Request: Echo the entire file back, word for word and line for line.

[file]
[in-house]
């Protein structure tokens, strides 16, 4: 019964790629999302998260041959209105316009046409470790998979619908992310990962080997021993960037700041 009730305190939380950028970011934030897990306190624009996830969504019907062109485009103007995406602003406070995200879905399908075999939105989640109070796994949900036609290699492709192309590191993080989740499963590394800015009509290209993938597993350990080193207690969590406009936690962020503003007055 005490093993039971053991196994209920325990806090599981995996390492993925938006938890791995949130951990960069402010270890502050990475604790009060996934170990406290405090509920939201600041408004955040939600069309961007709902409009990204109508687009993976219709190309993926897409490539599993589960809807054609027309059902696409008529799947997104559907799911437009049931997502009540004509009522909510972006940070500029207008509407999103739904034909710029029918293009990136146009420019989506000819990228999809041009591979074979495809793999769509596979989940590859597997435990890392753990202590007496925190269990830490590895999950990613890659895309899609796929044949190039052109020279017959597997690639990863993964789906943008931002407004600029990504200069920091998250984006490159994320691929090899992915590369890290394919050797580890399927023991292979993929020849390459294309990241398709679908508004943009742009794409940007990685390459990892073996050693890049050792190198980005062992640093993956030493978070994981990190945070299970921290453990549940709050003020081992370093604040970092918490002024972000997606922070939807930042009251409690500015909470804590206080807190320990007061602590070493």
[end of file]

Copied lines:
[in-house]
């Protein structure tokens, strides 16, 4: 019964790629999302998260041959209105316009046409470790998979619908992310990962080997021993960037700041 009730305190939380950028970011934030897990306190624009996830969504019907062109485009103007995406602003406070995200879905399908075999939105989640109070796994949900036609290699492709192309590191993080989740499963590394800015009509290209993938597993350990080193207690969590406009936690962020503003007055 005490093993039971053991196994209920325990806090599981995996390492993925938006938890791995949130951990960069402010270890502050990475604790009060996934170990406290405090509920939201600041408004955040939600069309961007709902409009990204109508687009993976219709190309993926897409490539599993589960809807054609027309059902696409008529799947997104559907799911437009049931997502009540004509009522909510972006940070500029207008509407999103739904034909710029029918293009990136146009420019989506000819990228999809041009591979074979495809793999769509596979989940590859597997435990890392753990202590007496925190269990830490590895999950990613890659895309899609796929044949190039052109020279017959597997690639990863993964789906943008931002407004600029990504200069920091998250984006490159994320691929090899992915590369890290394919050797580890399927023991292979993929020849390459294309990241398709679908508004943009742009794409940007990685390459990892073996050693890049050792190198980005062992640093993956030493978070994981990190945070299970921290453990549940709050003020081992370093604040970092918490002024972000997606922070939807930042009251409690500015909470804590206080807190320990007061602590070493």